formatting columns in txt file

formatting columns in txt file

Post by myusenetaccoun » Mon, 15 May 2006 01:27:35



I'm outputting data to a text file. The data is stored in 4 columns but
each row has variable length. The result is that the columns are not
aligned and obviously it is an ordeal to read this data.

I've tried playing with putting tabs but this doesn't help.
Is is possible to do what I describe?

Thanks

 
 
 

formatting columns in txt file

Post by Xicheng Ji » Mon, 15 May 2006 01:46:42



> I'm outputting data to a text file. The data is stored in 4 columns but
> each row has variable length. The result is that the columns are not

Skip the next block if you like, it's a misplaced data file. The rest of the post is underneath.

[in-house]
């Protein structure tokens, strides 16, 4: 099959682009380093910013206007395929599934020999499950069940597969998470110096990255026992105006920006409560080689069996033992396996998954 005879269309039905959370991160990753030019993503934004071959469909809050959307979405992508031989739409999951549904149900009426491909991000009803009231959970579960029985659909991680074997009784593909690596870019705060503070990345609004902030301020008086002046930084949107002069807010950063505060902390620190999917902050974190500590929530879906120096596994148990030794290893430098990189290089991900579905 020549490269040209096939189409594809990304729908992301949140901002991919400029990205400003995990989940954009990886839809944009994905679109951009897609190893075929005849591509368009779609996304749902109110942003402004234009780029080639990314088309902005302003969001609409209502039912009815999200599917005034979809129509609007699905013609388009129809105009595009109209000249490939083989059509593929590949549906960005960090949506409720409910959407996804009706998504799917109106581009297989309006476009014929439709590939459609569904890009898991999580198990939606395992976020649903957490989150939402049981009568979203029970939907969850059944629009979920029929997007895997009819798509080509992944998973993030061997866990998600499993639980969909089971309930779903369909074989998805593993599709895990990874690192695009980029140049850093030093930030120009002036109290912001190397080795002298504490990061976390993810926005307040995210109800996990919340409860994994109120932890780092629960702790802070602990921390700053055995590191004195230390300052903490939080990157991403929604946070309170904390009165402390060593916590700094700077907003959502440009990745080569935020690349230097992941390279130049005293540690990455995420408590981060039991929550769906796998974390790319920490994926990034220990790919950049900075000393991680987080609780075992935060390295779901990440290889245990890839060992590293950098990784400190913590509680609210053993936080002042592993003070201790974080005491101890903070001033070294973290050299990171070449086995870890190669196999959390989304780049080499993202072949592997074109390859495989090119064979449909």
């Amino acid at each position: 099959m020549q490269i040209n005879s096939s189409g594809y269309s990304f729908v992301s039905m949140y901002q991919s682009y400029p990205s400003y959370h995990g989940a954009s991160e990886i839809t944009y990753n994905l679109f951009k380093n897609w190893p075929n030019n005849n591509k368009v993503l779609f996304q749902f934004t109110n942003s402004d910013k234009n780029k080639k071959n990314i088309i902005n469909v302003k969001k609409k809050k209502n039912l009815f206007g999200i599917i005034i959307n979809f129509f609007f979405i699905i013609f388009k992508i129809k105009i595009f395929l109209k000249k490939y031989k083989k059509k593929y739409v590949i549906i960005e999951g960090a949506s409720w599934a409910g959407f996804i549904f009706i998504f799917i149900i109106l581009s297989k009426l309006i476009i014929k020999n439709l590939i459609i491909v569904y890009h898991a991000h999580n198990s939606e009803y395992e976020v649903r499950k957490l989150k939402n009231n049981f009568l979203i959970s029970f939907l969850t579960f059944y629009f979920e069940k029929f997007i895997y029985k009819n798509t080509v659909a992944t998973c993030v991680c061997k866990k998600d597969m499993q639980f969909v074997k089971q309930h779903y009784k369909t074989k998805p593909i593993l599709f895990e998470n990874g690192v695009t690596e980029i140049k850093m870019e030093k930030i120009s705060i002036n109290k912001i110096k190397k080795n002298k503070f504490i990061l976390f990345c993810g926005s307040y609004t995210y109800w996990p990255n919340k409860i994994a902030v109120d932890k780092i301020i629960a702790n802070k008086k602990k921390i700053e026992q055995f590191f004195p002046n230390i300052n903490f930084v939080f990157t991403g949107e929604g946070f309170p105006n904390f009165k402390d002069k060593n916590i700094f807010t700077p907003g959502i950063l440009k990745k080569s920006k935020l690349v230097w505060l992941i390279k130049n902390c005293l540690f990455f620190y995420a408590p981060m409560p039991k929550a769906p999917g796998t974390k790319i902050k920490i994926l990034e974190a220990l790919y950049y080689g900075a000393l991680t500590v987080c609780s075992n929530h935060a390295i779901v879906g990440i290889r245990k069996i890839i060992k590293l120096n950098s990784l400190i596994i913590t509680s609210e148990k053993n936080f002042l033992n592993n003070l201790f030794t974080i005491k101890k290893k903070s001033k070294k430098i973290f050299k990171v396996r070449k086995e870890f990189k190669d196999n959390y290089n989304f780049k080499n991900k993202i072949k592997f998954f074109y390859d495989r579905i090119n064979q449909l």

> aligned and obviously it is an ordeal to read this data.

> I've tried playing with putting tabs but this doesn't help.
> Is is possible to do what I describe?

you can use Perl's pack function..


the numbers right behind 'A', like A15, A8, are the width(number of
characters) of a column which depends on your data, the last one A*
reaches to the eol(no need to assign).

Xicheng

Quote:> Thanks


 
 
 

formatting columns in txt file

Post by myusenetaccoun » Mon, 15 May 2006 01:52:12




>> I'm outputting data to a text file. The data is stored in 4 columns but
>> each row has variable length. The result is that the columns are not
>> aligned and obviously it is an ordeal to read this data.

>> I've tried playing with putting tabs but this doesn't help.
>> Is is possible to do what I describe?

> you can use Perl's pack function..


> the numbers right behind 'A', like A15, A8, are the width(number of